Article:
For those just starting (or even pretty well versed) in CSS and Web Standards, knowing when to use what code can be pretty confusing. After all, there are many instances where any number of the popular tags can accomplish the same goal.
To better understand why we would use one of these tags or elements, let’s first define them all.
HTML Tag Definitions
- DIV tag
- The div tag defines a division/section in a document
- SPAN tag
- The span tag is used to group inline-elements in a document.
So the DIV tag is to section off portions of a HTML document. Often times these are used more-so for design rather than semantics and content. That is to say most people won’t use an extra div tag to divide a menu from a header unless they have too. This is more so due to designers over use of the div element being frowned upon, because semantically using a div can be correct in this instance.
A span is to group a set of INLINE elements in a document. So you wouldn’t want to use a span tag to divide your footer from the rest of the page. However, if you had a header that you wanted to be two colors you could use the span element inline with the header to change the color. For Example:
<h1>This headline is <span>TWO COLORS</span></h1>
However, there might be more semantic methods of producing the same effect. That is to say that by itself a SPAN tag has no semantic value. It doesn’t describe the content in any useful way. By changing the color, you are adding extra emphesis to the last two words of the heading. If those last two words really should be emphesized (and not simply another color for design) it would be better to use the <em> tag (or maybe even <strong>).
You can use a SPAN with in just a DIV element, however you wouldn’t want to use it to create colums – that is a job for two DIV’s because you are literally – dividing another DIV. Span is for an inline change, and will not validate if it has tag’s placed with-in it.
Class and ID attribute definitions
- ID Attribute
- In XML, fragment identifiers are of type ID, and there can only be a single attribute of type ID per element. Therefore, in XHTML 1.0 the id attribute is defined to be of type ID.
- Class Attribute
- This attribute assigns a class name or set of class names to an element. Any number of elements may be assigned the same class name or names. Multiple class names must be separated by white space characters.
That might be a little confusing, so here is a simplified way to look at it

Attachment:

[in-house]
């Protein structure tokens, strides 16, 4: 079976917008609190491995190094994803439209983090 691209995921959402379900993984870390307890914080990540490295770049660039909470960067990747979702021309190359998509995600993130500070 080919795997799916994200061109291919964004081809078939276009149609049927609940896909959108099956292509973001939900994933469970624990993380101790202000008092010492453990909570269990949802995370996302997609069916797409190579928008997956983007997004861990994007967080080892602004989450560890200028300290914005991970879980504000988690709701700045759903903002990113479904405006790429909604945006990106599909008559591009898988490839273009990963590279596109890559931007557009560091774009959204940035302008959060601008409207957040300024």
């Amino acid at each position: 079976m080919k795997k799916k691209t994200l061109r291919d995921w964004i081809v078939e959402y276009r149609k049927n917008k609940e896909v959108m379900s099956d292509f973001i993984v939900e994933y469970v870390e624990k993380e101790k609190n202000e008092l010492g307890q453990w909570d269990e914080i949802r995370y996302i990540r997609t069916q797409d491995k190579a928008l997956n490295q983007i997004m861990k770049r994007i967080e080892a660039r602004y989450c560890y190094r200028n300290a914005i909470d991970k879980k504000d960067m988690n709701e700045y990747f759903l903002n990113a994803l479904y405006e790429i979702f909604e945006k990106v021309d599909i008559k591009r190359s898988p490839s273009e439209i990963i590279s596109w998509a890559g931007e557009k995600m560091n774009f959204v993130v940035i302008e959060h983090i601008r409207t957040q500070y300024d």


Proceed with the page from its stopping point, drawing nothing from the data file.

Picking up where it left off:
ID’s can only be used once a page, so they should only be used for unique elements. In fact I say that any unique element on the page should be styled with an ID over a class. This makes it much easier to tweak a presentation element from page to page by assigning it a class.
<ul id="top_navigation"> [...]
Or for example if you wanted your footer to have a different background on one page than the others, you could keep all the structure and presentation code in a #footer ID, but change the background with a .alternate_footer class.
<div id="footer" class="alternate_footer"> [...]
Since Class’ can be used many times, any time you have a repeated design element it is best to put it into a class. That way you can code quicker, and only reference the class as opposed to rewriting the code in every ID you come across.
For example – you could have a column class that has a width of 50%, and is floated to the left. That way instead of writing each column ID with a width/float, you can simply assign that div a class and move on.
<div class="column"> ... </div>
<div class="column"> ... </div>
Class’s are also great ways to shape general/common elements such as making a list with out bullets, floating images/elements one direction or another, or assigning a clear: left / right…
This isn’t the original scope of my post – but it is also important to think about semantics when naming your class’ and IDs. However don’t be too specific, such as naming the class “bright red background.” At some point you may redesign and change that red to a blue, and the code becomes harder to navigate, follow, and consume. Instead name it to “alt_background” or “new_bg_color” , so that if you do change/tweak the name still is semantic.
The same can be said for IDs, use “header” , “footer” , “content” , “nav” , “sub_nav” , etc. By keeping the code semantic, and developing your own set of standards for the names of your IDs you will find it easier to go back and edit older documents, and quickly plow through new ones improving productivity and response time. Both which are very important.
The goal is to wrap your content with tags that describes them as best as possible. This is the idea of semantic web design. Because of this it really is best to avoid using div’s and span’s where they are not needed – simply because they don’t describe the content in any way other than “a section of a page” or “a span of an element.” Instead it is better to use strong, em, lists, acronym, abbr, bloackquotes, etc